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, written by Jeremy. Read the commentary.

ln the end I hope my clients don’t need me. Well, hope is a strong word — maybe it would be more honest to say that “should” be the case. I believe that my business will be more whole if this is true.

“I am training you to take my place.” That’s far more reassuring (and healthy) than, “When we’re done this project, you can pay me to do it again next week.” But teaching my clients to never need me is still a bit frightening.

Yet, despite this benignly altruistic ambition — training others in the way of knowledge management, innovation, and creativity is no mean task.

Jim McGee asks, “Where are all the Jedi Masters of knowledge work?” How does one apprentice creativity? Where is the 4-year one-on-one mastery of crafting innovation?

Over at Idea Flow, Renee echoes Jim and writes, “You can teach someone creative skills, but you can’t teach them explicitly how to think more creatively. Or to be more innovative.”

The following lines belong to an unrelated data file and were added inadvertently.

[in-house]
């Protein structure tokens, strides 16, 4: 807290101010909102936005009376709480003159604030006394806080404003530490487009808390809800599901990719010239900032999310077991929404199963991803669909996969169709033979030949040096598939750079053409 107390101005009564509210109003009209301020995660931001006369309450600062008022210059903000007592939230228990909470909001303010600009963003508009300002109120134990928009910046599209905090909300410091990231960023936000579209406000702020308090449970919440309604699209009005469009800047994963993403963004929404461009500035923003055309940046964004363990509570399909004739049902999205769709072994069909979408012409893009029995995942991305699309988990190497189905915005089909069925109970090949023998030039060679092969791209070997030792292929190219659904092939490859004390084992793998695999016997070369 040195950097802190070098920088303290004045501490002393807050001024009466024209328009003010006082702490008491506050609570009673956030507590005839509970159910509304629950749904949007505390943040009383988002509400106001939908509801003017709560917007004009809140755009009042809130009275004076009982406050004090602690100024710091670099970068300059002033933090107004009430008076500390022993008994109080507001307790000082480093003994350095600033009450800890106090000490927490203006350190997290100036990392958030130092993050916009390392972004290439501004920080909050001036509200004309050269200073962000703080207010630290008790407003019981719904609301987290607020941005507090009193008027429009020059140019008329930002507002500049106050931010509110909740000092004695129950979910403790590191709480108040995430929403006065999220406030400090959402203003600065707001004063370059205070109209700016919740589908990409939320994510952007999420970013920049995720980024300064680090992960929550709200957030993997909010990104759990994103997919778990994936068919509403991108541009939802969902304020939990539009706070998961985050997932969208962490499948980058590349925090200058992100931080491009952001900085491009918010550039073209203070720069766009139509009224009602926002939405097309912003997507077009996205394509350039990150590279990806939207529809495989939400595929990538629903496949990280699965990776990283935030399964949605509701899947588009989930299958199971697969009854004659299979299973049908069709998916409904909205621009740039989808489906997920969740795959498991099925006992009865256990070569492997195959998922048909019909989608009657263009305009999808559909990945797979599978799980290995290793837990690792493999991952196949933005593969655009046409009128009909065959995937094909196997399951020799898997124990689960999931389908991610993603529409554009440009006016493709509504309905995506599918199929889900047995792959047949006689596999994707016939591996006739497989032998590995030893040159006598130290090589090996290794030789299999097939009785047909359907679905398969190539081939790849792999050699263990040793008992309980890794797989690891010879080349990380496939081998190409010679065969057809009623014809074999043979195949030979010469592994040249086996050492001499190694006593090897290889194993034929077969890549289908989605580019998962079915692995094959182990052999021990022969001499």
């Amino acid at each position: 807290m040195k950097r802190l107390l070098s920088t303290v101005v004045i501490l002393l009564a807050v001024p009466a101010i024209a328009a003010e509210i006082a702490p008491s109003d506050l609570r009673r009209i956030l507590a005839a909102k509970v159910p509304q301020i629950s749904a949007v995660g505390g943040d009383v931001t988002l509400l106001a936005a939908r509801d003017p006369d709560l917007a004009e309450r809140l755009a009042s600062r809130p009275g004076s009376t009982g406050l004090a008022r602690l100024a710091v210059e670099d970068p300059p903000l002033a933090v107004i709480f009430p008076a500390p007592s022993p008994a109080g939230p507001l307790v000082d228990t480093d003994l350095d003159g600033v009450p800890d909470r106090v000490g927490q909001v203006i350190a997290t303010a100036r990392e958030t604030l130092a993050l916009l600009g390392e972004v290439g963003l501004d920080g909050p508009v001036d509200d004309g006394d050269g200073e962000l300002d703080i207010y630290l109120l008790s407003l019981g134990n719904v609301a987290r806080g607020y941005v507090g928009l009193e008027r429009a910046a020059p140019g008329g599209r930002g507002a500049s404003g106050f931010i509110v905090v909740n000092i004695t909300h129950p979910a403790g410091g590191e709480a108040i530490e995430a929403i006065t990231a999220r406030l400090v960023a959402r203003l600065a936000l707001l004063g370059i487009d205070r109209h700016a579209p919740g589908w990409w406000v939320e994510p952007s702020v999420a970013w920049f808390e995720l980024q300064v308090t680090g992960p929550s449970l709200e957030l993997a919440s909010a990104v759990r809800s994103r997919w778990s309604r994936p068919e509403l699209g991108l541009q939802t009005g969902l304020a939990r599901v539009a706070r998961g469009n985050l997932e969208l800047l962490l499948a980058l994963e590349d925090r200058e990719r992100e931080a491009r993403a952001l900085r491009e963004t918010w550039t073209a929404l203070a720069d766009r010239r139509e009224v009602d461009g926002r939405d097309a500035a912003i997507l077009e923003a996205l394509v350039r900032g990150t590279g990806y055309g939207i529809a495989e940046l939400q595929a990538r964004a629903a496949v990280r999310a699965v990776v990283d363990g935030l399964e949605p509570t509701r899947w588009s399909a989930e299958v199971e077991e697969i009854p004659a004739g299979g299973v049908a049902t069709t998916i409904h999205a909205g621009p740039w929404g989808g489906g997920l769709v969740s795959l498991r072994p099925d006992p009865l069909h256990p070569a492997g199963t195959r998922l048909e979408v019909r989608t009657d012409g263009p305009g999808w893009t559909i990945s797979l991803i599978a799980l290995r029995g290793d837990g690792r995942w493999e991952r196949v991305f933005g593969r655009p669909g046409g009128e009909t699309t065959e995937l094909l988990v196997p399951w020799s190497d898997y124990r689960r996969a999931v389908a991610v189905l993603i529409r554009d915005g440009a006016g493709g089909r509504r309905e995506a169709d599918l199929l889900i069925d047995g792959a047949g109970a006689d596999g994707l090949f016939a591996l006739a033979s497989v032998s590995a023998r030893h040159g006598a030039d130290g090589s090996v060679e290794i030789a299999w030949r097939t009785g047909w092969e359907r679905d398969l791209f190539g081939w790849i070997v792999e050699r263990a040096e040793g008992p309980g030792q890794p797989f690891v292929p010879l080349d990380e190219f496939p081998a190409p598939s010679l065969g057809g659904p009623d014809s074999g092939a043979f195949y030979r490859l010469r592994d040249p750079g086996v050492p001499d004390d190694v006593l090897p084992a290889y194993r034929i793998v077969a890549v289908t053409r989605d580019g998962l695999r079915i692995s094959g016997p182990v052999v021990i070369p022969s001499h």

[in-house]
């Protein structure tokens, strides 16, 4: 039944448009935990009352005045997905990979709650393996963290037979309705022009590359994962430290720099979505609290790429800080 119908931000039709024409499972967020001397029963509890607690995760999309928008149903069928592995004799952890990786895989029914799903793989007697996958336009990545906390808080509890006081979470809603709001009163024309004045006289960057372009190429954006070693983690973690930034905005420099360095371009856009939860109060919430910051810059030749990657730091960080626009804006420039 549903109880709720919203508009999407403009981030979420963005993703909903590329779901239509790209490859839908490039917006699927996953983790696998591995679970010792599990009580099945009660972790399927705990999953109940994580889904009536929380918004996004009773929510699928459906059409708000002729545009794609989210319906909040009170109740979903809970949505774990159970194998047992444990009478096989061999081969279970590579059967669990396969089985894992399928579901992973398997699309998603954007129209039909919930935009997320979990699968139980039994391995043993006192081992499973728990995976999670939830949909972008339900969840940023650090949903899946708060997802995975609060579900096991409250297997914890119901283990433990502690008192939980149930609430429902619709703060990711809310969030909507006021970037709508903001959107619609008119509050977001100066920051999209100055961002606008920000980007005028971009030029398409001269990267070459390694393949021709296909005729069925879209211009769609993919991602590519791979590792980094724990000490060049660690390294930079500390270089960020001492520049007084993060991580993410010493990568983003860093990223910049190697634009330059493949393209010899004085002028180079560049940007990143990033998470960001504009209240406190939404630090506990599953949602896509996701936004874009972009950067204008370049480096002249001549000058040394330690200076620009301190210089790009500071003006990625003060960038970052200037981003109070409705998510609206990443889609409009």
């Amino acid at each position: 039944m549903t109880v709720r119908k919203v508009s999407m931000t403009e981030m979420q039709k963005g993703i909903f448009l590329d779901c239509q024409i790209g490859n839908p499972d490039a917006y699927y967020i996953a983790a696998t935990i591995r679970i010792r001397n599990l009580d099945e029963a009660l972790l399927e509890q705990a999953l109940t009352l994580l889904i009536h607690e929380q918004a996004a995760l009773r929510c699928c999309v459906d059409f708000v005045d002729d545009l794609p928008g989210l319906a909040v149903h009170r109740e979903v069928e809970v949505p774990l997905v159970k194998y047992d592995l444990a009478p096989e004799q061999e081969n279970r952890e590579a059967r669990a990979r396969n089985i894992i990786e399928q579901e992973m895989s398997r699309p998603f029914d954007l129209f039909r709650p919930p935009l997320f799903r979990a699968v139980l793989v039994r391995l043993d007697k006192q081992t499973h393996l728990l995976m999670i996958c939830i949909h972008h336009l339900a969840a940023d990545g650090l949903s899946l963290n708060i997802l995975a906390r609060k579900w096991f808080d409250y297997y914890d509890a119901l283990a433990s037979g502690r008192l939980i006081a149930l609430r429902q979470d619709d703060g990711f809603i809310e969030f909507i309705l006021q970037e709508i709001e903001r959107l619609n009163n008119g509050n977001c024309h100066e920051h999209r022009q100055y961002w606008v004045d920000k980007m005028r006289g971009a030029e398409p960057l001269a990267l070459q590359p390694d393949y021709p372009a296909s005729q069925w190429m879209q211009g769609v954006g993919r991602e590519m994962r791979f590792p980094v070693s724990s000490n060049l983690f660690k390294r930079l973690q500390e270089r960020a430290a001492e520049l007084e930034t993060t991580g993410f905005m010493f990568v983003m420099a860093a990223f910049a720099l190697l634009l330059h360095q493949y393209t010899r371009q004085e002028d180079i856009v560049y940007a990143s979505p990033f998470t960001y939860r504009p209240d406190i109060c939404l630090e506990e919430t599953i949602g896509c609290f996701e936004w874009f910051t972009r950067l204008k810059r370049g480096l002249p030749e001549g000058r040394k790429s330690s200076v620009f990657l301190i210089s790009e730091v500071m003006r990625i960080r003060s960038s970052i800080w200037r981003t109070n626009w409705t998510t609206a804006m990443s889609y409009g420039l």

Both writers stop at the same spot: being expert in these meta-human skills requires a lifetime. Passing them on to another person takes exactly the same amount of time. So, to put it bluntly, if you can’t do it yourself — you’re screwed.

Jim points out that we stand at the foot of problems so large and looming that we are all novices in the shadow of the challenge. There are no solutions, no perfect joints, no master form — these are wicked problems and our best will be the people that hold the the rudder as we paddle through.

But I think we would be short-sighted if we didn’t acknowledge the characteristics of the masters. The masters pause to think. They collaborate. They understand the difference between complicated and complex.

These are practises I can pass to my clients — along with bright blue light sabres.

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